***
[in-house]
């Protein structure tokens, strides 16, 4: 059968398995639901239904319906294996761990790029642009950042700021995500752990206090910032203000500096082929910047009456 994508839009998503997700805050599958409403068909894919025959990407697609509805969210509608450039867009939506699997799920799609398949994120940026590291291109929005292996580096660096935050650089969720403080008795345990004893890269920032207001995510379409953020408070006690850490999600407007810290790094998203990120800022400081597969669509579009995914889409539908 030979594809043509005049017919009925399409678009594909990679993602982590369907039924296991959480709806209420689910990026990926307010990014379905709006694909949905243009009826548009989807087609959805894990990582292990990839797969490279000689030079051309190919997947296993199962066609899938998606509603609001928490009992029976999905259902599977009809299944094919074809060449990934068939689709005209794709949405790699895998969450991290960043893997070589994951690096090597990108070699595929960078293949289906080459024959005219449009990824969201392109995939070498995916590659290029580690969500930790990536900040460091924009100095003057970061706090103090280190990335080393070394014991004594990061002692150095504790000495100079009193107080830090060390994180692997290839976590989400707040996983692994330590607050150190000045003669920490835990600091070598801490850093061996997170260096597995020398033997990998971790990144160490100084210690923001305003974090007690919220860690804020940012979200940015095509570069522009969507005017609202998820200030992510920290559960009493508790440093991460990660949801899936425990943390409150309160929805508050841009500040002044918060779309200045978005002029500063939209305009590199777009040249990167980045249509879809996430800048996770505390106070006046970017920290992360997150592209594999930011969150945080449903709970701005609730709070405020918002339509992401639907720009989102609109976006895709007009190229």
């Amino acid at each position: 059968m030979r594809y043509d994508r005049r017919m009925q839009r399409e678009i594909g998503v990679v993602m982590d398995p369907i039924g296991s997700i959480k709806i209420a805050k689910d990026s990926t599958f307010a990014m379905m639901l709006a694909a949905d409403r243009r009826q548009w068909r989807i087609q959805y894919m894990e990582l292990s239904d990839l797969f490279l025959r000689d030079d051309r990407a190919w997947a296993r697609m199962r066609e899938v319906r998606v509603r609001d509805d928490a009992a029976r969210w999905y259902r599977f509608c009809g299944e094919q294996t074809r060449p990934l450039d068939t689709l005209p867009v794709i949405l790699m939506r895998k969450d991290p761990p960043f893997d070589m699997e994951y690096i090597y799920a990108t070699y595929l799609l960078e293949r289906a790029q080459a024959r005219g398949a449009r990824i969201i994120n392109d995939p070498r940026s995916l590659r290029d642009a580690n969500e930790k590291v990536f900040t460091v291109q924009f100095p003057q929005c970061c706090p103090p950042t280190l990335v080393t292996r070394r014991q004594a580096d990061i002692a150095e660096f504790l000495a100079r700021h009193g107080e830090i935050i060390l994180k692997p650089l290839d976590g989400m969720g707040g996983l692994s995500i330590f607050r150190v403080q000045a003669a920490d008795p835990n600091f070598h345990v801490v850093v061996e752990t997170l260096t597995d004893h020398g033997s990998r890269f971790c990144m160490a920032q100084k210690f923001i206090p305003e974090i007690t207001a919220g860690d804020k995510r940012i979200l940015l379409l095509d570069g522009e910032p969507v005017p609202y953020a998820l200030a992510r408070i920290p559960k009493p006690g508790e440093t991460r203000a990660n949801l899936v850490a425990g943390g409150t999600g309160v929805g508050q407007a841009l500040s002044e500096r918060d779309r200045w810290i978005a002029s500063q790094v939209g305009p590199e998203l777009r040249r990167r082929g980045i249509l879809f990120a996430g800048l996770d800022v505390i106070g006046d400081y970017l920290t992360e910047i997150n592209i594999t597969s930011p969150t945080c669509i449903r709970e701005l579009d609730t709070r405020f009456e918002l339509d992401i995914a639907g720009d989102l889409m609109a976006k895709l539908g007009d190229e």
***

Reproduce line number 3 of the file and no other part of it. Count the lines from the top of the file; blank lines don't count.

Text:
């Amino acid at each position: 059968m030979r594809y043509d994508r005049r017919m009925q839009r399409e678009i594909g998503v990679v993602m982590d398995p369907i039924g296991s997700i959480k709806i209420a805050k689910d990026s990926t599958f307010a990014m379905m639901l709006a694909a949905d409403r243009r009826q548009w068909r989807i087609q959805y894919m894990e990582l292990s239904d990839l797969f490279l025959r000689d030079d051309r990407a190919w997947a296993r697609m199962r066609e899938v319906r998606v509603r609001d509805d928490a009992a029976r969210w999905y259902r599977f509608c009809g299944e094919q294996t074809r060449p990934l450039d068939t689709l005209p867009v794709i949405l790699m939506r895998k969450d991290p761990p960043f893997d070589m699997e994951y690096i090597y799920a990108t070699y595929l799609l960078e293949r289906a790029q080459a024959r005219g398949a449009r990824i969201i994120n392109d995939p070498r940026s995916l590659r290029d642009a580690n969500e930790k590291v990536f900040t460091v291109q924009f100095p003057q929005c970061c706090p103090p950042t280190l990335v080393t292996r070394r014991q004594a580096d990061i002692a150095e660096f504790l000495a100079r700021h009193g107080e830090i935050i060390l994180k692997p650089l290839d976590g989400m969720g707040g996983l692994s995500i330590f607050r150190v403080q000045a003669a920490d008795p835990n600091f070598h345990v801490v850093v061996e752990t997170l260096t597995d004893h020398g033997s990998r890269f971790c990144m160490a920032q100084k210690f923001i206090p305003e974090i007690t207001a919220g860690d804020k995510r940012i979200l940015l379409l095509d570069g522009e910032p969507v005017p609202y953020a998820l200030a992510r408070i920290p559960k009493p006690g508790e440093t991460r203000a990660n949801l899936v850490a425990g943390g409150t999600g309160v929805g508050q407007a841009l500040s002044e500096r918060d779309r200045w810290i978005a002029s500063q790094v939209g305009p590199e998203l777009r040249r990167r082929g980045i249509l879809f990120a996430g800048l996770d800022v505390i106070g006046d400081y970017l920290t992360e910047i997150n592209i594999t597969s930011p969150t945080c669509i449903r709970e701005l579009d609730t709070r405020f009456e918002l339509d992401i995914a639907g720009d989102l889409m609109a976006k895709l539908g007009d190229e």